Kurt Cobain sculpture commemorates death of a native son in Aberdeen
Seventeen years after his death, legendary Pacific Northwest grunge guitarist Kurt Cobain is finally being fully embraced by his former home town.
A concrete sculpture replicating one of his guitars is now installed in a city park in Aberdeen. Steven Friederich, a news reporter with the Aberdeen Daily World, who has a story on the unveiling on the site today, says for years, Aberdeen rejected Cobain as a drug addict.
Now, Friedrich says, residents have created a whole park in his honor, because so many music-oriented tourists were coming in and crawling through the blackberry bushes to get beneath a bridge that's mentioned in one of Cobain's songs.
Friederich says two guys who live near the bridge were so frustrated, they became inspired. They tore into the blackberry brambles, using their own tools and brawn to create a more comfortable refuge for fans.
"They basically - Tori Kovach and DennyJackson -went to work on this park," Friederich says."They brought in signs, they started putting together just different ways for people to sit together and remember Curt."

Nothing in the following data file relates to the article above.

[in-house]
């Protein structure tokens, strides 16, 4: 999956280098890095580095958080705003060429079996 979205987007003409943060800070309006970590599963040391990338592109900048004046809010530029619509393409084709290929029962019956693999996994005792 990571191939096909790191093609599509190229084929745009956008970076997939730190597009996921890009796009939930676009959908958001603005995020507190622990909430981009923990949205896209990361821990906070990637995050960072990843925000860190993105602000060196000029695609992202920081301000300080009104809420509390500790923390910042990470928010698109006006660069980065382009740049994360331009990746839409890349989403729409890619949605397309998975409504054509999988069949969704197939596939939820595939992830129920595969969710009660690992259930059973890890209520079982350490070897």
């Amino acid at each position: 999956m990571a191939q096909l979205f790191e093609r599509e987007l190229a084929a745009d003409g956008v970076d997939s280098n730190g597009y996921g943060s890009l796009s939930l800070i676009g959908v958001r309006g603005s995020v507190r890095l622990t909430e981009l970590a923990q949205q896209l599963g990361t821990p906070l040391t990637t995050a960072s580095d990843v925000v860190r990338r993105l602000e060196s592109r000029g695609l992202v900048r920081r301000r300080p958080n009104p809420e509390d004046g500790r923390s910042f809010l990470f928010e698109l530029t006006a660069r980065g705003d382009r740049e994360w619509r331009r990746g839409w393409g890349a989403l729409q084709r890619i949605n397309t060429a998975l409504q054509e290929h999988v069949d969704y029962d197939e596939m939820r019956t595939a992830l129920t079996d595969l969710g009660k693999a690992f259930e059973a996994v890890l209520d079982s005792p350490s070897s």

And he adds, "neither of them were huge Curt Cobain fans. We're talking - this would have been Curt's father's generation....and they have just done an amazing job. They basically convinced the city to go along with them."
The sculpture, which was unveiled earlier today, has a steel ribbon dangling in the air with the lyrics from his song, "On a Plain." There's also a sign near the sculpture and the bridge that welcomes tourists with the words "come as you are."
Those words are the title of one of the band's hits from the 1991 breakthrough record, Nevermind.
Cobain killed himself in 1994, at his home in Seattle. A bench in a park in Seattle's Leschi neighborhood, as well as several sites in Olympia, also still attract hundreds of Cobain's fans every year.